, The shingle 25 may be of any convenient length and may be formed directly on the job. As shown in Fig. 3, the shingle 25 comprises a flat portion 26 having at one side a raised semi-circular portion 28, and is bent back, as shown at 29,'at the other side thereof to form a reverse curve having a notch 30. The formation of the bent back portion 29 conforms in shape to that of the portion 22-23 of the metal lock bar 20, the notch 30 fitting into the notch 23. The roll 28 fits beneath the notch 30 of the next shingle above to form a fastening for the shingle. This construction is best shown in Fig. 4. The shingle adjacent the ridge roll is given a curve to correspond with the curve 17 to lock that shingle in place beneath the ridge roll.
At the intersecting portions of the roof, such as shown in Fig. 5, provision is made for the introduction of valleys, the construction being most clearly illustrated in Fig. 6. The valley 33, shown in Figs. 5 and 6, comprises a lower piece 35 bent upwards at the ends and turned back to form an inverted U-36 having its open end towards said member 35. The corresponding ends of the shingle are also bent in a U-shape, as shown at 38,
the two free legs of the Us'overlapping each other to make the construction waterproof. It will be noted that this piece may also be inserted from the end of the roof after all of the shingles have been laid.
The ends of the roof are finished by bending back the shingles under the eaves of the roof and fastening in place by a molding, as shown at 32. If desired, the edge of the roof may be finished with a metallic gutter, similar to the valley construction described above.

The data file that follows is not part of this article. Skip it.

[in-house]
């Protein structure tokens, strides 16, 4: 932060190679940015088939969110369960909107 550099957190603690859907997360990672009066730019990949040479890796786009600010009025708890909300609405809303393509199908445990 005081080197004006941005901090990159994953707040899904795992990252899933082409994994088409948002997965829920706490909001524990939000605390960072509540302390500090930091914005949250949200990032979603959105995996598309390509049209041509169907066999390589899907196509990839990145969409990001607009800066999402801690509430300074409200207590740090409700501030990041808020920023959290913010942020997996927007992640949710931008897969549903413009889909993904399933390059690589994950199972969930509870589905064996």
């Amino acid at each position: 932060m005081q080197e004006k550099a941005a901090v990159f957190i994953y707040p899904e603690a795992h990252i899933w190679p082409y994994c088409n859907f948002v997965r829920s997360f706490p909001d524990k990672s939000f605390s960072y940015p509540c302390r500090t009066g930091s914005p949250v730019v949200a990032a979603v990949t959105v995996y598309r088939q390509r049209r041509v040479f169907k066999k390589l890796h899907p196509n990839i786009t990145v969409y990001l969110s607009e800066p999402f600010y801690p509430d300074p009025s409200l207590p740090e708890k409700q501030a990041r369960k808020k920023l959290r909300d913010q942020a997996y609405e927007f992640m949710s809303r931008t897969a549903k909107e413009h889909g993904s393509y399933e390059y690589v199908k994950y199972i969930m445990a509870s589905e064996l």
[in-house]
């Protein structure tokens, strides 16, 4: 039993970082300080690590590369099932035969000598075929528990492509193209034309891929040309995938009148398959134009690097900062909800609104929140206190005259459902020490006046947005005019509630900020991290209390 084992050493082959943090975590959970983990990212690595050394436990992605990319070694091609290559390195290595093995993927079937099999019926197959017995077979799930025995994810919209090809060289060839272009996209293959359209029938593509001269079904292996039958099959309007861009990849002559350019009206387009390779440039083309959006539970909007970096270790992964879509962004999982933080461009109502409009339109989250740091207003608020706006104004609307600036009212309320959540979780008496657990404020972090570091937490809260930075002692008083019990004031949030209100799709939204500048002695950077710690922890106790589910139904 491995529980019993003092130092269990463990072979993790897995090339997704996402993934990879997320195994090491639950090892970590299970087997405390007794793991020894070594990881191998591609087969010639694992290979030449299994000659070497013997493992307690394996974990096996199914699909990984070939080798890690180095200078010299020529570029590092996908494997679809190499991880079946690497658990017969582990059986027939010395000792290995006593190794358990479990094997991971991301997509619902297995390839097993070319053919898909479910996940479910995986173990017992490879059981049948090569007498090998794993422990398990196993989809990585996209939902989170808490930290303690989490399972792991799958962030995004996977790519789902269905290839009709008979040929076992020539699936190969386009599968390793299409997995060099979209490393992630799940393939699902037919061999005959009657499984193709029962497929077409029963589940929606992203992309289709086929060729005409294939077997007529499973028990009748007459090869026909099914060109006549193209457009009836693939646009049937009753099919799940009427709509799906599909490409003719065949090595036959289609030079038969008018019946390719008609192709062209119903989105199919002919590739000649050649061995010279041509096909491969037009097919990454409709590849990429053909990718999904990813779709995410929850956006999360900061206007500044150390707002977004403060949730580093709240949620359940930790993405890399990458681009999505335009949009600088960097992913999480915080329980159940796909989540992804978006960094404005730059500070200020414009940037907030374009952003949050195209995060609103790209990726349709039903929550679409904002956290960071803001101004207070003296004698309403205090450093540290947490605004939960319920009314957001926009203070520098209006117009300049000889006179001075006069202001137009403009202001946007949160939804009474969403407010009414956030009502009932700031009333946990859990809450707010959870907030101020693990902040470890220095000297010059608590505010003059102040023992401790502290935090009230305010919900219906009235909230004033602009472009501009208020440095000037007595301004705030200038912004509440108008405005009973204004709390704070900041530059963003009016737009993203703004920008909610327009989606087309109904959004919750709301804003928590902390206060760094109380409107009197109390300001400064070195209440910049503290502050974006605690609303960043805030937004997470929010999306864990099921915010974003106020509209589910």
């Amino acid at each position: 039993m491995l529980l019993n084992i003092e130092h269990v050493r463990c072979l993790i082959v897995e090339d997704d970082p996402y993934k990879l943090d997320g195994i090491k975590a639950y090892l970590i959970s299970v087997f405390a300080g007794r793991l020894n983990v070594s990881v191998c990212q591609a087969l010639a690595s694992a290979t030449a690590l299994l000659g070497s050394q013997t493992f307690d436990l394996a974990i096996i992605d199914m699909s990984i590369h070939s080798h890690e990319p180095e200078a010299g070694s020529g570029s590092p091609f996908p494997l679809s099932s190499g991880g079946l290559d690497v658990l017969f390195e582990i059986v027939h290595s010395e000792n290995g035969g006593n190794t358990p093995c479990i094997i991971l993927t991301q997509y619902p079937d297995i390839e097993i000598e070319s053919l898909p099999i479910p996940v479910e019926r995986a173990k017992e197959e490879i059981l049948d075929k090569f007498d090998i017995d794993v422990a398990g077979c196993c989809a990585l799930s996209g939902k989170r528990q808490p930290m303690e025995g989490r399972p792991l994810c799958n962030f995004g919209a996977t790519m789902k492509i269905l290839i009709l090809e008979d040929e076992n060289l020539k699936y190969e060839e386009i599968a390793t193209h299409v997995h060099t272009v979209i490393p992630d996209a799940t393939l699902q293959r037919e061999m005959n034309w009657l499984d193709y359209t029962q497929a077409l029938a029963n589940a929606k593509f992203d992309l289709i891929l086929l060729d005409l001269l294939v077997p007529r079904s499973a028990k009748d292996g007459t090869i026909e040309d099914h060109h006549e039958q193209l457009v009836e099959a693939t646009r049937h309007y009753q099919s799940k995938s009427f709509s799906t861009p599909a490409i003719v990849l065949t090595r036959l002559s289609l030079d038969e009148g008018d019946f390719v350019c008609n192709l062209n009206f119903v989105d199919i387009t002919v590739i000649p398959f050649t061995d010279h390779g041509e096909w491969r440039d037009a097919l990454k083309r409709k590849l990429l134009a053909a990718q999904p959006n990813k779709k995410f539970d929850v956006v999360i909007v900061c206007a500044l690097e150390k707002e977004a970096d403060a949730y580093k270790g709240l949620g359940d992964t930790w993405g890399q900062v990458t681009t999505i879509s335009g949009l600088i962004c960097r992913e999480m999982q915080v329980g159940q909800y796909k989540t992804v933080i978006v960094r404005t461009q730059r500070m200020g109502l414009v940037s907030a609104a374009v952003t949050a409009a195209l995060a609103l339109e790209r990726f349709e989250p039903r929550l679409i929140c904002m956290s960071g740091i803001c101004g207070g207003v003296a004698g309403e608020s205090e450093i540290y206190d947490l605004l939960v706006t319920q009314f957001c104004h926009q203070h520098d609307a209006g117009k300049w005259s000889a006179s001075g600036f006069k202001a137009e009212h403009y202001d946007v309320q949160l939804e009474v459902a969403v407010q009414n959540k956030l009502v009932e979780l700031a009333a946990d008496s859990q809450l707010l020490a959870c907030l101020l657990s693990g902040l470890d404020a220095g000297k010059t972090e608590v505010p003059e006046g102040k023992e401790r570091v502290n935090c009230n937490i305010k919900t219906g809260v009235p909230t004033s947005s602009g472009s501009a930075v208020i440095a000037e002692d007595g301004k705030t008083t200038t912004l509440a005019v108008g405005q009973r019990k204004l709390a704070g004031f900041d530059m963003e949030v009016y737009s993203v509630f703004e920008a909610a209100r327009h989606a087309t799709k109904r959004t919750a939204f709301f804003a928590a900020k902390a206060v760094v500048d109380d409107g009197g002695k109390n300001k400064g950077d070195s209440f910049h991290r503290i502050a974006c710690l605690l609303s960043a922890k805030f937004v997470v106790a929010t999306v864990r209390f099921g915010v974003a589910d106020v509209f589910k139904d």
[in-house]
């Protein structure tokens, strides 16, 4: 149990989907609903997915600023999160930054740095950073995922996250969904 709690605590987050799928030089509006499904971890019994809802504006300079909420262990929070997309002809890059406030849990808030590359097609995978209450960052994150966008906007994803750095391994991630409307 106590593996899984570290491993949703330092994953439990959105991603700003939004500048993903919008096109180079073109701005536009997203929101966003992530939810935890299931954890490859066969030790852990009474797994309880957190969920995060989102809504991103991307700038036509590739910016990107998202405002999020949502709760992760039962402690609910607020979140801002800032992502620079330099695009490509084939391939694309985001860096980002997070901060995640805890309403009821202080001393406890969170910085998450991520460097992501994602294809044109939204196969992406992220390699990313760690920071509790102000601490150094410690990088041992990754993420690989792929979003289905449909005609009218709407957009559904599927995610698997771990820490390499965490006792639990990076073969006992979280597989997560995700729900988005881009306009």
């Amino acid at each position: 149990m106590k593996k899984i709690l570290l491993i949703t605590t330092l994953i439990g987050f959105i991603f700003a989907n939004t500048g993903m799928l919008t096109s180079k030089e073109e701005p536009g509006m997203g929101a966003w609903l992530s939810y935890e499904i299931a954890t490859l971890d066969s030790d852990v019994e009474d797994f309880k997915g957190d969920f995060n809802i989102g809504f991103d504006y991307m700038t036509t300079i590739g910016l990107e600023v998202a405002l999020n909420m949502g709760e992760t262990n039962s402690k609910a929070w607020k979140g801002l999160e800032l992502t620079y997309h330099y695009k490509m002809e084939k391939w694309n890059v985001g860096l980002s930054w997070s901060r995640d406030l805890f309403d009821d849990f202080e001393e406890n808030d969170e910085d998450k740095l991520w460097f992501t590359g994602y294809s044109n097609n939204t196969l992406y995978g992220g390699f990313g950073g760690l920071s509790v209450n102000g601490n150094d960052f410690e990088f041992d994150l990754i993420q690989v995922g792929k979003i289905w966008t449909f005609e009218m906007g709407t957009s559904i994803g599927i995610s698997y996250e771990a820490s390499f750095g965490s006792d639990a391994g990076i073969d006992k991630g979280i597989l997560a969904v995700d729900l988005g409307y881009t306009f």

A variation of the form of shingles shown in Figs. 1 to 4, inclusive, is shown in Figs. 7 and 8.
In this form of construction there is employed a specially milled sheathing shown at 40, and no As best shown in Fig. 2, the ridge roll 14 comprises a curved upper portion 15 and a reversely curved portion l'l'having an undercut section on the lower side of the roll by which means the upper edge of the first shingle is held in place.
A metal covering 19 is placed over the ridge roll having a projecting end 41 shown in Fig. 8, and a notch 42 in said projection for the reception of the roll portion 30 of the shingle 25. The construction of the shingles is identical and the fastening together is done in a similar manner. This form of construction eliminates entirely the metal lock bar 20, but increases the cost of construction to the extent of having to have the boards specially milled. The construction shown in Figs. 1 to 4, inclusive, is preferable in that it has a little greater strength than the form shown in Figs. '7 and 8.